Budapest Main Attractions

Castle Hill
Castle Hill - home to what you might call Buda's 'old town' - has been a cultural and strategic focal point of the city for centuries and was also the site of over 30 sieges. The inevitable damage resulted in several episodes of rebuilding, often re-using stones from the rubble and lending to the district a fascinating mix of architectural styles. The views over Pest from the BudaRoyal Palace and the Fishermen's Bastion will take your breath away.
Gellért Hill
Visible from almost everywhere in Budapest, Gellért Hill (Gellérthegy), with the impressive Freedom Monument on its peak, is one of the city's memorable landmarks. The 14-metre monument was originally commissioned by Miklós Horthy as a memorial to his son, who died in a wartime air accident. When the Russians arrived, they replaced the propeller that the figure was originally meant to hold aloft with a palm frond to symbolize the country's liberation from the Nazis. Just beyond the monument is the Citadella, a fortress constructed by the Habsburgs following the 1848-1849 war of independence.
The Chain Bridge
With the Buda Castle in the background, the Hungarian capital's first bridge is a fascinating spectacle that has attracted many tourists to Budapest. The bridge was built upon the request of Count IstvánSzéchenyi by designer William Tierney Clark and engineer Adam Clark between 1839 and 1849. Like many other Danube bridges, the Chain Bridge did not survive the ravages of the World War, so it had to be rebuilt in 1949, marking the centenary of its first opening.
Margaret Island
Budapest's playground, car-free Margaret Island (Margitsziget) has everything you need to enjoy a relaxing day - including sport stadium, numerous tennis courts, outdoor swimming complex, an open air theatre, Japanese and Rose gardens, early medieval ruins, two spa hotels and a beer garden.
The world's second largest parliament building is a postcard favourite, particularly when reflected in the River Danube below it. The Parliament, built in Neo-Gothic style and located on the bank of the Danube, serves as the permanent seat of the National Assembly. The building complex, the biggest of its kind in Hungary, was erected between 1884 and 1904 on the plans of ImreSteindl. The building has 691 rooms, and it is 268 metres long and the dome 96 metres high. Since 2000, the Hungarian coronation symbols —St. Stephen's crown, the sceptre, the orb and the Renaissance sword— have been on display in the Parliament.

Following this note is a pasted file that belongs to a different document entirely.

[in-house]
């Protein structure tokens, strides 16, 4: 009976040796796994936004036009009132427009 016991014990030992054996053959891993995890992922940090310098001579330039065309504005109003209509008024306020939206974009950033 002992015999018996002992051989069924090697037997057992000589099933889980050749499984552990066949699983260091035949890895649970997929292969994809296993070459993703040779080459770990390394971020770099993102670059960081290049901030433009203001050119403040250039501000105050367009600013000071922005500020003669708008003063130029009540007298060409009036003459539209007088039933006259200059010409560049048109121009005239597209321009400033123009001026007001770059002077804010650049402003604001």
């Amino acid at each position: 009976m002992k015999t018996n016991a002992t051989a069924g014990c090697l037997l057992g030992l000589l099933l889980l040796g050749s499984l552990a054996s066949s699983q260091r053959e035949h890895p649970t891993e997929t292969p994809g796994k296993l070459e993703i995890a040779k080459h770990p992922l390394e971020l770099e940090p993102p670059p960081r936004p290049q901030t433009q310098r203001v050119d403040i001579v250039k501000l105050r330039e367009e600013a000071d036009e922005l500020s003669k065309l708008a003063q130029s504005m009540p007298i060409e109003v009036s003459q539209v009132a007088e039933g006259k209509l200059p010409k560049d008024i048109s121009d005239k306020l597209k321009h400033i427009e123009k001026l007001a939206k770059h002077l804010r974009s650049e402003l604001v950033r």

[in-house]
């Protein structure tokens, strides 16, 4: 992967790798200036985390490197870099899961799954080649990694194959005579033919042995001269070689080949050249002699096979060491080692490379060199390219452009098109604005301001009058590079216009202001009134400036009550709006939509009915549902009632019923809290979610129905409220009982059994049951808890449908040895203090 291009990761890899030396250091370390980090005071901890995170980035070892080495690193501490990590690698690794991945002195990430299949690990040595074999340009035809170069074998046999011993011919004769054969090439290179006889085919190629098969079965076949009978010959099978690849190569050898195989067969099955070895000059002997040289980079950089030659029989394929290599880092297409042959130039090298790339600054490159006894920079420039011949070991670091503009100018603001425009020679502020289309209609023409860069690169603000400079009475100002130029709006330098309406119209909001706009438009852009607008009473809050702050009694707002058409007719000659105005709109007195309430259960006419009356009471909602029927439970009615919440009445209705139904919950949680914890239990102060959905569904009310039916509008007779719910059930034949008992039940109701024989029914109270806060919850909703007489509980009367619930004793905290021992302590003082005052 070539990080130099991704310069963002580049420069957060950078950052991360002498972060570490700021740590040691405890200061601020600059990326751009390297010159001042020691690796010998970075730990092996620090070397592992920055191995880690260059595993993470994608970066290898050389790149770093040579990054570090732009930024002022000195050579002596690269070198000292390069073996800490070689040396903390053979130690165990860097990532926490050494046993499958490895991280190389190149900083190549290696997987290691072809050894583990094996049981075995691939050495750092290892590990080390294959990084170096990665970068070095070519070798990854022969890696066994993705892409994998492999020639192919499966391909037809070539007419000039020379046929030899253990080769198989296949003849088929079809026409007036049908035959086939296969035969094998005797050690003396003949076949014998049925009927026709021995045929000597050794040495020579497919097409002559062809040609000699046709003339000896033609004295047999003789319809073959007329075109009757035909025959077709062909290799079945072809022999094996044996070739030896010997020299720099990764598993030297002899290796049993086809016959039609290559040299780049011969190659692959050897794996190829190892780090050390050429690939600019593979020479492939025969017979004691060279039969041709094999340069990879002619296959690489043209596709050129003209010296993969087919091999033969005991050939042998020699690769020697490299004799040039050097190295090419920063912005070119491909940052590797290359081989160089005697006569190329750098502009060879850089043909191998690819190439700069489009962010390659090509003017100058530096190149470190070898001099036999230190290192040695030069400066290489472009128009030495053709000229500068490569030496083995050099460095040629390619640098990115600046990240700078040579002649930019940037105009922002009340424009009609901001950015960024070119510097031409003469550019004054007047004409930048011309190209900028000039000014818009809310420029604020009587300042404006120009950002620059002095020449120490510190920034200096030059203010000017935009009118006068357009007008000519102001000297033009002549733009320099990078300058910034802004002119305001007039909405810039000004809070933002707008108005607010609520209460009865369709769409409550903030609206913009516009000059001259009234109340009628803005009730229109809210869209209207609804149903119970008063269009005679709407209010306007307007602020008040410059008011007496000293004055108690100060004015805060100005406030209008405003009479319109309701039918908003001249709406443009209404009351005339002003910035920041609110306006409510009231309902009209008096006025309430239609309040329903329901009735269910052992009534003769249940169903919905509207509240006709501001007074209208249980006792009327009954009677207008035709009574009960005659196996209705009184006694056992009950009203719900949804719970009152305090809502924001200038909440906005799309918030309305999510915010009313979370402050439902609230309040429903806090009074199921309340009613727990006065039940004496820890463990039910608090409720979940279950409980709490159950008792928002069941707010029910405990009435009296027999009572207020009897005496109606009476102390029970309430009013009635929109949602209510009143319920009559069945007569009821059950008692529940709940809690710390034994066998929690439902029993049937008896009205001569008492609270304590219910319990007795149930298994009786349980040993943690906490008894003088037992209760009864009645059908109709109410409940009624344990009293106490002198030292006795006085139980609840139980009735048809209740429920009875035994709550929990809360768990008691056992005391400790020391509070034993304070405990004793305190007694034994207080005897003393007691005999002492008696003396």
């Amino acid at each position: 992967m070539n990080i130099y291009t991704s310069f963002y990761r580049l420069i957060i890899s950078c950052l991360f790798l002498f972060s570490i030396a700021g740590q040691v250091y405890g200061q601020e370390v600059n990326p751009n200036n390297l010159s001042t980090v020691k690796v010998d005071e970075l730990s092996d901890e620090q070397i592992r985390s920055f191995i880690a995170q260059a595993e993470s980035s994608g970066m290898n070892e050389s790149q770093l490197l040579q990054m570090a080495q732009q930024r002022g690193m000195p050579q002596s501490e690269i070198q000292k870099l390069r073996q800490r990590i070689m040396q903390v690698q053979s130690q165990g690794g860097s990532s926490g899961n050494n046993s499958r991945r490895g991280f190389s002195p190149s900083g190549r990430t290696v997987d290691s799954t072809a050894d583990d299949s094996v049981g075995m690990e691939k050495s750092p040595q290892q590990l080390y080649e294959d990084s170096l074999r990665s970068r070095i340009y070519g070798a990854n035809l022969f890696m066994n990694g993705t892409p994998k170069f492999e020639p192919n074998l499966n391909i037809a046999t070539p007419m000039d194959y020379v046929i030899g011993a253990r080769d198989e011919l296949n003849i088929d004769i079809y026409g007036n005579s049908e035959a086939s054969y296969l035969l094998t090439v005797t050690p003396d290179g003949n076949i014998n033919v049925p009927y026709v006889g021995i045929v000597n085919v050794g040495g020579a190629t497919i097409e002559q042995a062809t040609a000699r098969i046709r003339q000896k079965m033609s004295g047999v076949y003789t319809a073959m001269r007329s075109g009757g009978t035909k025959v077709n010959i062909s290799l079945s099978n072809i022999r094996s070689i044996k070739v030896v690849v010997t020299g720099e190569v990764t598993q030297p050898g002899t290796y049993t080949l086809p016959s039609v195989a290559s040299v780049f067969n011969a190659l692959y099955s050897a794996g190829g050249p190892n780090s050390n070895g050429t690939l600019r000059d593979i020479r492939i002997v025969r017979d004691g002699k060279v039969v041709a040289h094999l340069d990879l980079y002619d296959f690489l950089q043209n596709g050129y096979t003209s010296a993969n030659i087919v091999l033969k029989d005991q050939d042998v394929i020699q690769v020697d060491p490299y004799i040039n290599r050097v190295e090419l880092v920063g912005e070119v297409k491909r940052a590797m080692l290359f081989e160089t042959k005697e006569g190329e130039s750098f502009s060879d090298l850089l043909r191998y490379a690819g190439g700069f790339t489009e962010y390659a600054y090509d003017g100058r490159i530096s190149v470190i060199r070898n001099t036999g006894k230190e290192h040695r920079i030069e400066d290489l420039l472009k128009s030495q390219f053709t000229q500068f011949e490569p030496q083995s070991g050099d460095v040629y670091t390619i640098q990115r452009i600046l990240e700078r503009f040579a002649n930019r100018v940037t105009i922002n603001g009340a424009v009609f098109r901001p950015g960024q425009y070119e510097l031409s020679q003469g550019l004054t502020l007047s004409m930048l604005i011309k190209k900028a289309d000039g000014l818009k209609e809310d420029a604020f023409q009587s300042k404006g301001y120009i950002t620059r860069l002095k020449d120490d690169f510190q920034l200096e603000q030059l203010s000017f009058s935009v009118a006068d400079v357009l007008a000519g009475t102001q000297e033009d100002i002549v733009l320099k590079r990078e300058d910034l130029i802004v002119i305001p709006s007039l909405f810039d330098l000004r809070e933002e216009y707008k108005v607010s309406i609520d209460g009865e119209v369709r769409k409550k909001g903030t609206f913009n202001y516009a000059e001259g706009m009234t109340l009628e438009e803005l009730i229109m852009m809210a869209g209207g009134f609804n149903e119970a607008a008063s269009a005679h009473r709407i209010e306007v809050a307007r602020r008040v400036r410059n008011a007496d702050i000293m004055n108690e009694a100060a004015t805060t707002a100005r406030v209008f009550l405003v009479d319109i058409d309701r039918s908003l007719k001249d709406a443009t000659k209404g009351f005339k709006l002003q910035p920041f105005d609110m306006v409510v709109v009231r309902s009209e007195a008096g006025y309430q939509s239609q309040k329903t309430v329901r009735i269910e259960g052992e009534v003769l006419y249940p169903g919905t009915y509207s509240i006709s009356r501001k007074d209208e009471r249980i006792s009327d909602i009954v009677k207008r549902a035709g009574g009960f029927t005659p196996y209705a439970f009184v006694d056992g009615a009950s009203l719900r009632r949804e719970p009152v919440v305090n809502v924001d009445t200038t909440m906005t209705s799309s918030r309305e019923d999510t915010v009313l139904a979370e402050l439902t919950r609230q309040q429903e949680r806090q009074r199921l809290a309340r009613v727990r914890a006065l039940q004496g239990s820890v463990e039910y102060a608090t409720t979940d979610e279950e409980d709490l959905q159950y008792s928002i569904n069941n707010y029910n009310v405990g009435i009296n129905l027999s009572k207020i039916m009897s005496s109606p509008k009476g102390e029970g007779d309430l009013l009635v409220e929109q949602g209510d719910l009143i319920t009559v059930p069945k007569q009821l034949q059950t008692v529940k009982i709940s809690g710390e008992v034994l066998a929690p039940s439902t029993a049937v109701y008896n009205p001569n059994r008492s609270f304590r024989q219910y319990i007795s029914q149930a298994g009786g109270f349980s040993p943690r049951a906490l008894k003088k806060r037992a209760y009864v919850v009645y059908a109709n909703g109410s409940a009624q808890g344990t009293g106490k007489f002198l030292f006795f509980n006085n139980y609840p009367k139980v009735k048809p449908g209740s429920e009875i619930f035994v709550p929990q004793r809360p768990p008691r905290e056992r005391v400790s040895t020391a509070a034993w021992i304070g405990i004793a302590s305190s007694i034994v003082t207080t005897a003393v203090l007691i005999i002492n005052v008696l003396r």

St Stephen's Basilica
Named after SzentIstván (St Stephen) founder of the Hungarian Christian state, the basilica is the largest church and its 96-metre dome can be seen from virtually all parts of the city. The Basilica's construction begun in 1851, and was completed by JózsefKauser in 1905. The Classicist-style building houses Hungary's most sacred relic: the Holy Right, which is the mummified right hand of St. Stephen.
The Great Synagogue
This synagogue is the second largest in the world (after the one in New York). It has three naves and following orthodox tradition, separate galleries for women. Together the naves and galleries can accommodate up to 3,000 worshippers. It is also a focal point of Budapest's thriving Jewish community, which holds an annual festival in and around the impressive building.
Opera House
The Hungarian State Opera House is a neo-Renaissance building, designed by MiklósYbl, a major figure of 19th century Hungarian architecture. The construction lasted from 1875 to 1884 and was funded by the city of Budapest and by Emperor Franz Joseph of Austria-Hungary. The Hungarian Royal Opera House opened to the public in 1884 and the first performances ever held here were the Lohengrin and BánkBán. The electric lights system in the building has been in place since 1895. The entrance of the building is guarded by the statues of Ferenc Liszt and FerencErkel. The Opera can be visited on a guided tour as well.
Andrássy Avenue
Andrássy Avenue is a 2,310-metre boulevard lined with buildings in uniform architecture and linking the City Centre with the City Park. Andrássy Avenue, including the Millennium Underground Railway, running beneath the surface, as well as Heroes' Square, located at is end, was recognised as a World Heritage Site in 2002. It accommodates the crème de la crème of Eclectic-style buildings in Budapest, among them a wealth of residential houses with wonderful and intimate inner courts, statues and foundations.
Heroes' Square
Located at the end of Andrássy Avenue, Heroes' Square is the entrance to the City Park as well as one of the most spectacular monuments in Budapest. The three main sites of the square include the Hall of Art, built in 1896, the Museum of Fine Arts, inaugurated in December 1906, as well as the Millennium Monument, linking both buildings visually. The crescent-shaped monument was built in Eclectic style. The semi-circular arcades of the monument on the left and right-hand side each hold bronze statues of seven outstanding personalities of Hungarian history.
City Park
Budapest's second favourite park after Margitsziget, the City Park (Városliget) is situated behind and to the right of Heroes' Square as you approach from the centre of town. The first trees and planted walkways were established in 1751 and after the public park was created in the first decades of the 19th century the present-day name, Városliget was accepted and it became the first public park in the world.
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